Owning Rental Property or Owning REITs

Feeling brave? Wanna invest in real estate? Do those millions of households underwater on their houses and the ominously empty stores at your local mall just make you want to jump right in?

Residences of Distinction Crop Seriously. Investing in something when it is in what might be called the crater and rubble stage is often a good move. Everybody and their brother has known that real estate is a disaster and has been running away from it as fast as possible for a good long while now. The stuff is really cheap.

So assuming you are feeling brave and clever, how do you carry out your scheme? Do you buy shares in a REIT (Real Estate Investment Trust) or do you buy that condo down the road and rent it out?

This is a good question that was raised by Kyle at Amateur Asset Allocator the other week. I promised to "borrow" it and produce my own version of the answer, so here goes.

The first thing to point out is that this is not an apples-to-apples comparison. Shares in a REIT are a financial asset that will appear on your brokerage statement and (hopefully) make you money without any effort at all. Owning a rental property is not so passive. Although in the ideal case your tenant will mail you a check each month like clockwork, as anybody who has actually owned rental property can tell you, even if things go relatively well it requires a whole lot of bother.

Taxes, insurance, and maintenance need to be paid for. And maintenance is not just a bill, it’s an activity. When the furnace dies at 2 AM guess who gets the first call? And you’ve got to find, select, and negotiate with those tenants.

Of course, there exist businesses that will take care of most of this for you, for a fee. Hire a management company and directly owning a rental property becomes a lot more like owning a REIT. It’s not perfect, but comparing an investment in REITs to one in a professionally managed rental property is almost apples to apples.

So what are the advantages to REITs?

Well, to begin with, there is diversification. Most REITs own many different properties in different locations. And you can buy a fund of REITs, e.g. Vanguard’s VGSIX or the ETF IYR, to diversify even further. A single rental property is just that, a single asset in one place.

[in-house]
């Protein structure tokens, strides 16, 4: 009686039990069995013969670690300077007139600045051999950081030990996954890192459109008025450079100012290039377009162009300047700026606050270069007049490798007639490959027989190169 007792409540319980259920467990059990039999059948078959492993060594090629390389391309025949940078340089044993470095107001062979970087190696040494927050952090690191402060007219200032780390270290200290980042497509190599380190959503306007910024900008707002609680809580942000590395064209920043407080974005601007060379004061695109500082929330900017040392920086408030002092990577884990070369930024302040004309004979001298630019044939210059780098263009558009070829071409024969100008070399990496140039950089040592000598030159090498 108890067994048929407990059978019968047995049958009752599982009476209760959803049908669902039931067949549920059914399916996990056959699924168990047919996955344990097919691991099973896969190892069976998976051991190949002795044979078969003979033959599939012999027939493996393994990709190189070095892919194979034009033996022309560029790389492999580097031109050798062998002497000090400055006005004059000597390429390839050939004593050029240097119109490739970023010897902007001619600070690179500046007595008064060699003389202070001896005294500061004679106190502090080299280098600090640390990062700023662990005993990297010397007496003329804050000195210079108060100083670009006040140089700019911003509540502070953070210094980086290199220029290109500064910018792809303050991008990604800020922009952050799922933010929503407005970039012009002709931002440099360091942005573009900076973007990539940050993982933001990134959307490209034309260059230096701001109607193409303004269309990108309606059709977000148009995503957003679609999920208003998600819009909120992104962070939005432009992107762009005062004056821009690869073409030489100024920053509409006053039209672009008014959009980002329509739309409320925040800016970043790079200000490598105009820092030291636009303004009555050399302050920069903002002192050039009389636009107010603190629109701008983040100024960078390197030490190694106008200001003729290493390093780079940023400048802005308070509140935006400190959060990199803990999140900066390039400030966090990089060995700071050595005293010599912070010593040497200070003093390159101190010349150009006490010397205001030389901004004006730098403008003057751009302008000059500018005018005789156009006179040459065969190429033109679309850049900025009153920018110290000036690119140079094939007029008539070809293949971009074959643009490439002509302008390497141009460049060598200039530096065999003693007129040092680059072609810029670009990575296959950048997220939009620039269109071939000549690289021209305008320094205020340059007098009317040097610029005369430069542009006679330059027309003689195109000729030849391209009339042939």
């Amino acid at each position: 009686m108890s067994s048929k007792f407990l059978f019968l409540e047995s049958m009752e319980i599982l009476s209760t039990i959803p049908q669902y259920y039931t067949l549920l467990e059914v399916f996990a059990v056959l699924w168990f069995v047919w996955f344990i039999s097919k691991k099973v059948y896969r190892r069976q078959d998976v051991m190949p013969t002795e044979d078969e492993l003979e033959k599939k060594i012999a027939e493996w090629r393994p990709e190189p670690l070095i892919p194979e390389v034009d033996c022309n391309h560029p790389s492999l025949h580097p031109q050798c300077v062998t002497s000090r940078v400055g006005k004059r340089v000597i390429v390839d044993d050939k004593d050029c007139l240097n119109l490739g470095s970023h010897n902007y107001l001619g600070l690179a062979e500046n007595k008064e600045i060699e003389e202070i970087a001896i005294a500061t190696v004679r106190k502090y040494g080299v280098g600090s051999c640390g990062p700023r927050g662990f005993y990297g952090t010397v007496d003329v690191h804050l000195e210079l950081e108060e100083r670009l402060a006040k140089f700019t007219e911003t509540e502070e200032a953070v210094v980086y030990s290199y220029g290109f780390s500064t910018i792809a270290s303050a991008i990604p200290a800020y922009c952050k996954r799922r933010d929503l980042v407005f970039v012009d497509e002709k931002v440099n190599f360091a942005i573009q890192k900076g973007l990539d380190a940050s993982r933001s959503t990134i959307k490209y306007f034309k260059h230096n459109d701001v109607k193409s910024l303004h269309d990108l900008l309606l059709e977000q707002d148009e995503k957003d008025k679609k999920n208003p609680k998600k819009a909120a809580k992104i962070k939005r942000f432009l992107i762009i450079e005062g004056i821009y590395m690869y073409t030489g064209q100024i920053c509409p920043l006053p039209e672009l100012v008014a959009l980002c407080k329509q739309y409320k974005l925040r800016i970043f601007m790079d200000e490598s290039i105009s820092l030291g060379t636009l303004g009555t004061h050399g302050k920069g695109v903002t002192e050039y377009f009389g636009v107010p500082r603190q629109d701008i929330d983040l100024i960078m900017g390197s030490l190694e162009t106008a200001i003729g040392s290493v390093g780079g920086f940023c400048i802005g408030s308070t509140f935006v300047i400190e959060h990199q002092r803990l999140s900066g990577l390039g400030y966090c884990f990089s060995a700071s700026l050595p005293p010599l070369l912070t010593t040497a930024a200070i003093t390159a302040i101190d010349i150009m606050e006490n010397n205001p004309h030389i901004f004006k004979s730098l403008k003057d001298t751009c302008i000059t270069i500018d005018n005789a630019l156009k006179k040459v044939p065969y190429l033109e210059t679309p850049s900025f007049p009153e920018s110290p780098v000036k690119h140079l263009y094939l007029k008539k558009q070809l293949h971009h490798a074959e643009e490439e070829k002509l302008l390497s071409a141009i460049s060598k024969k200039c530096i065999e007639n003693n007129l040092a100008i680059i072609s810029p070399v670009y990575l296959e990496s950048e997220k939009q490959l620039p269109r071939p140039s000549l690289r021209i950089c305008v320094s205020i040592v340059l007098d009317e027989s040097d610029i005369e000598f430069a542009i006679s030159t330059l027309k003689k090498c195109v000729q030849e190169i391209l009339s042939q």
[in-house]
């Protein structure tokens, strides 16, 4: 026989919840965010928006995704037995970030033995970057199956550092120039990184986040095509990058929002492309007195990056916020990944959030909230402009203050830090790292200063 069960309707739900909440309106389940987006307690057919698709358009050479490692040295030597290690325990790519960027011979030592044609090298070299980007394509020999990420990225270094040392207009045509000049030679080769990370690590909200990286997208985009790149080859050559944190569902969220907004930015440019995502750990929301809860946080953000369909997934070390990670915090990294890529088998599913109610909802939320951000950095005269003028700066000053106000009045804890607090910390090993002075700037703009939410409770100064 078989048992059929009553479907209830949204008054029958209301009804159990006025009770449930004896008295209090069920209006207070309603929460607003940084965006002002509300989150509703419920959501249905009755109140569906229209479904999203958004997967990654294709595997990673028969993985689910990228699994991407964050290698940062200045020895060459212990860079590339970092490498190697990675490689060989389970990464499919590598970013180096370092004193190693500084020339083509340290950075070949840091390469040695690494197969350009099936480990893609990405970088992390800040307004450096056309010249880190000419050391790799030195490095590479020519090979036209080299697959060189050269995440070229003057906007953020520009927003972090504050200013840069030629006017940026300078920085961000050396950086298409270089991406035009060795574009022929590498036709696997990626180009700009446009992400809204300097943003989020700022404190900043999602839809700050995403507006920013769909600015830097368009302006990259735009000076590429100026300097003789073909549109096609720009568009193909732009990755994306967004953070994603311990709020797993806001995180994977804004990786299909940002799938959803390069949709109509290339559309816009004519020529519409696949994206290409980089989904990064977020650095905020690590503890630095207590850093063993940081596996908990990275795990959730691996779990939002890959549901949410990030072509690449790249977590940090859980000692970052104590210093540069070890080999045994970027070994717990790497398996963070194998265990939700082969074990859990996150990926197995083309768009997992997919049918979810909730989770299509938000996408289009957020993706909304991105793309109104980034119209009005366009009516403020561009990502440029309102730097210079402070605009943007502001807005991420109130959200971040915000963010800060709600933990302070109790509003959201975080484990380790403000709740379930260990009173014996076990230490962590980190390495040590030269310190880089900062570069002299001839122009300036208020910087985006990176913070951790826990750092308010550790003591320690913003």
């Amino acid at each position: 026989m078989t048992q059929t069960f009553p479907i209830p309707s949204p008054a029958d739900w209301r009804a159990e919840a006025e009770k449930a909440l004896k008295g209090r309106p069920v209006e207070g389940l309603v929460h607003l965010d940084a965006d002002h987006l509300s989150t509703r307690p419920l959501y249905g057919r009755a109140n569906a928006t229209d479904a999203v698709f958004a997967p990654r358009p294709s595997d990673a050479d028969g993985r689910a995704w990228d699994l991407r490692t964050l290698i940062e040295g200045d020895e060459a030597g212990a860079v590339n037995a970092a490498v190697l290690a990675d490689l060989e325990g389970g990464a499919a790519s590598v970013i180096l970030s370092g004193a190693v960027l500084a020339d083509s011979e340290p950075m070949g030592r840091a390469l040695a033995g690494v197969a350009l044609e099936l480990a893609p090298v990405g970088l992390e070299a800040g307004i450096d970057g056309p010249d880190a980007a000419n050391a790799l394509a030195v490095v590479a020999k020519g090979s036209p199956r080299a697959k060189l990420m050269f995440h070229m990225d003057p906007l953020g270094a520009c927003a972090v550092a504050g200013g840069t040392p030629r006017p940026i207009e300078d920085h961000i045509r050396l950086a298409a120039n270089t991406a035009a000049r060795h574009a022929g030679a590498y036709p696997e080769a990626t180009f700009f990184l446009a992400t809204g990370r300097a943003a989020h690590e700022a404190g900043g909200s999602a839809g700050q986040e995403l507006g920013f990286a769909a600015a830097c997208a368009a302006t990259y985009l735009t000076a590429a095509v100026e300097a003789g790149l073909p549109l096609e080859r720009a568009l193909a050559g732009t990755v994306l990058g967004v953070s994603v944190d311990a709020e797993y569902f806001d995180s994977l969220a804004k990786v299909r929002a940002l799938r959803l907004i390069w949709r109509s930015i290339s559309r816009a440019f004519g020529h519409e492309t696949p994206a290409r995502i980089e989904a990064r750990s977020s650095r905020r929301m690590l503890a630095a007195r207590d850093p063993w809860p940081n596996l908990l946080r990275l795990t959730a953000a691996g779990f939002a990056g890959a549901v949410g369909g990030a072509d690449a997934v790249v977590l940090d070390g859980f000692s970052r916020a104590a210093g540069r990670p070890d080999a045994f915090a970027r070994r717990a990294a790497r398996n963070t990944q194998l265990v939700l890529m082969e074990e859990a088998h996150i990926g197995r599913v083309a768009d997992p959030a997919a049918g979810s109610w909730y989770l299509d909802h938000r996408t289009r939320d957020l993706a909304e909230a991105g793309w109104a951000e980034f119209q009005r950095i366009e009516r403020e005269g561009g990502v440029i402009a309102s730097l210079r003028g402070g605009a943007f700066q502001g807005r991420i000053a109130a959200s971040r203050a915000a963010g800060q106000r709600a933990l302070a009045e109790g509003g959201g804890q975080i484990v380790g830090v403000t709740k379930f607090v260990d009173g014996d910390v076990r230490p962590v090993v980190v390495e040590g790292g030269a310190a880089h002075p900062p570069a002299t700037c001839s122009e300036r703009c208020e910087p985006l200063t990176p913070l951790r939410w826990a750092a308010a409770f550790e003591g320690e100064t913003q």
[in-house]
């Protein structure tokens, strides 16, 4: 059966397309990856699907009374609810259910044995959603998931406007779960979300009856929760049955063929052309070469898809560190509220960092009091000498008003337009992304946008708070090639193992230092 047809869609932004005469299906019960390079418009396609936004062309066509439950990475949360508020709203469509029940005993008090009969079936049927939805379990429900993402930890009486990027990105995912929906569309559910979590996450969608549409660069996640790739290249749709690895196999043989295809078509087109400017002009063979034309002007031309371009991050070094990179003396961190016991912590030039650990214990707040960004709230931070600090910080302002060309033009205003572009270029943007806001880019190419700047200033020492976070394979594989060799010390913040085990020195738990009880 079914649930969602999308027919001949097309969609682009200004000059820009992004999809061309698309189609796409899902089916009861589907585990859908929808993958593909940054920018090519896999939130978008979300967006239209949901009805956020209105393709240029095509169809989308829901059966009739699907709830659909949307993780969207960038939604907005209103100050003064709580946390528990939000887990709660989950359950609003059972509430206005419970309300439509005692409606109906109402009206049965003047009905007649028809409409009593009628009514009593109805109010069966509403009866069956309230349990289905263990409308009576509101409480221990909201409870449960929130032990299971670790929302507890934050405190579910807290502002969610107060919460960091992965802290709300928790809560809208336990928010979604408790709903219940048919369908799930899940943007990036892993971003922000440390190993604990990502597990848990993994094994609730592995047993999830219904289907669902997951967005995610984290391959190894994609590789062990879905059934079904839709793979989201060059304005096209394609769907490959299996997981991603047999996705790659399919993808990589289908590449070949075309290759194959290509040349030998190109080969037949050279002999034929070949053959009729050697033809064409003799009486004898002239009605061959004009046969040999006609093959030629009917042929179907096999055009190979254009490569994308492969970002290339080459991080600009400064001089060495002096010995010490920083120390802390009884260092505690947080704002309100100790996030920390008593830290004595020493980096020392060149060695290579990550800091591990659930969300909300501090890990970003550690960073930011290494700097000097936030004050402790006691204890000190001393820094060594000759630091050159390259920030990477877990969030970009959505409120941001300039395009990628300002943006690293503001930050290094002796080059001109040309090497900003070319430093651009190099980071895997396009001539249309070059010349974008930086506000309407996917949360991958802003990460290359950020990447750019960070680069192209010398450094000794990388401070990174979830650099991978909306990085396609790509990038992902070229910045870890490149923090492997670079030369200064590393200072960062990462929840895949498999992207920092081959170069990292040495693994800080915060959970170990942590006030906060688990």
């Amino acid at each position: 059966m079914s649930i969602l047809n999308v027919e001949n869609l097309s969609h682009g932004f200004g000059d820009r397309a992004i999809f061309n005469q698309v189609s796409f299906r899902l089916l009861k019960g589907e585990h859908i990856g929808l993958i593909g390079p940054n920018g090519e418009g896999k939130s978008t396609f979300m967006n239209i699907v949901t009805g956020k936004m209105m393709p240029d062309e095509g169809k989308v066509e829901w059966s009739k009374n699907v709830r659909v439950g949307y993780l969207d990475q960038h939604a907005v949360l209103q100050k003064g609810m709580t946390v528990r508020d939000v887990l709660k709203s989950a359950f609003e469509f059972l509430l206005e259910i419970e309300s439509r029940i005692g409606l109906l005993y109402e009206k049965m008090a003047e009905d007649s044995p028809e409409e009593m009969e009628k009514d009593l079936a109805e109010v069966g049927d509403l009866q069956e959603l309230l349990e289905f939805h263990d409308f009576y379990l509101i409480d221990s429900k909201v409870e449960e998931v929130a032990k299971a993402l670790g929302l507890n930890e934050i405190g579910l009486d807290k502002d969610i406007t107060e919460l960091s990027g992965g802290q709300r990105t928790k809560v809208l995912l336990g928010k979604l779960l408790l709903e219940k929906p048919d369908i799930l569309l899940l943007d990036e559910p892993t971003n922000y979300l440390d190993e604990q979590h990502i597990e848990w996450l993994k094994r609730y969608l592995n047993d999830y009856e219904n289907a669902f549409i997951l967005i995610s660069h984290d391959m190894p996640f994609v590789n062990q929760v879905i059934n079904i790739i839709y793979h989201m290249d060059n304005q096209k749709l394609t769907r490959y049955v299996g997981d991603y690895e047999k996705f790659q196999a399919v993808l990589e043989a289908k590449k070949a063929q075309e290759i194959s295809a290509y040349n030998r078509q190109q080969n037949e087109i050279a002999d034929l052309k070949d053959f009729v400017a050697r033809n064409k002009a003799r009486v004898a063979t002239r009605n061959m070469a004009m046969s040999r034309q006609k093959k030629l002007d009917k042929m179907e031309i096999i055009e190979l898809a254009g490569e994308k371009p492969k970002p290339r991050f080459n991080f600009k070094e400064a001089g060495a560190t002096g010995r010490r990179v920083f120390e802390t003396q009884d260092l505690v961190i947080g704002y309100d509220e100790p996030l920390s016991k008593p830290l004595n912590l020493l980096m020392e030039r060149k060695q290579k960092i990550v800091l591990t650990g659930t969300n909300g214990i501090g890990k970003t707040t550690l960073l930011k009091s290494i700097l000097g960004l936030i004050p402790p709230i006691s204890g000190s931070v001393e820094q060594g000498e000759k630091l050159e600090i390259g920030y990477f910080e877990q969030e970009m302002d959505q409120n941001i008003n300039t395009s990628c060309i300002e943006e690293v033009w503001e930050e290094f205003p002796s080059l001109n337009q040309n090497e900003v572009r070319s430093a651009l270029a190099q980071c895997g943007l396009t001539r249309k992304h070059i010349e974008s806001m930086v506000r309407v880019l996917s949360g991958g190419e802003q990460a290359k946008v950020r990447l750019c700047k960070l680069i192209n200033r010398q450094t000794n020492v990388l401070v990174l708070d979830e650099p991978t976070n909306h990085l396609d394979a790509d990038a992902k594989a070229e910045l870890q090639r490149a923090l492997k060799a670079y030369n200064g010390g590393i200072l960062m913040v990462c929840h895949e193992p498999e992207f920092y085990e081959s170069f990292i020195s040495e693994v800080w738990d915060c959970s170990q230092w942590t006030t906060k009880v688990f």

Buying and selling a REIT is as simple as clicking on a website, or if you are very old school, talking to your broker very briefly on the phone. Buying and selling real property is expensive and time consuming.

REITs allow you access to almost every property type there is, apartment complexes, office buildings, shopping malls, and so on. There are even REITs that own trailer parks and self-service storage facilities. Directly buying a rental property limits you to what you can afford (or what the bank thinks you can afford) and in all likelihood to property in your immediate area.

And the advantages to owning a property directly?

In principle, considering just the structure of the two investment types, I don’t think there are any. The only reason you might prefer to buy a rental property is the usual reason people prefer one investment over another. Because it’s just such a good deal.

Given the size of the country and the millions of people who read this blog, I have no doubt that there are some readers who have real estate opportunities that just can’t be beat. But if you are considering buying property, it is important to work out the return you expect after you pay for a management company and then compare that to the economics of investing in REITs.

You may find that the REITs look awfully good in that comparison. It’s not that the place you had your eye on was such a bad deal, but that REITs are really cheap just now. That Vanguard fund currently yields 9%. And that’s just the income it throws off. Any recovery in real estate prices we might see is on top of that.

But, you say, if I don’t include that steep fee from the management company, then the rental property looks better.

Looks can be deceiving. What the management company charges to deal with the bother is probably a pretty good estimate of what dealing with it will cost you in time and effort.

Yes, but I’m willing to put in the extra effort for the extra bucks.

Okay, but now you have left the realm of investing and are talking about taking on a part-time job and/or starting a side business. Ask yourself this: if somebody else bought this property, would I be willing to manage it for the fee the management company wants? I’m betting that proposition doesn’t excite you.

Real estate may be a great place to invest now. But it is very likely that the best way for you to act on that thought is via a REIT or REIT fund. As with many things in our advanced society, it is best to let the division of labor do its thing and leave managing real estate to the professionals.

[Photo by yours truly, of a sign in front of a new building in my area. Translated into English, it reads "Silly big condos for sale. No reasonable offer refused."]

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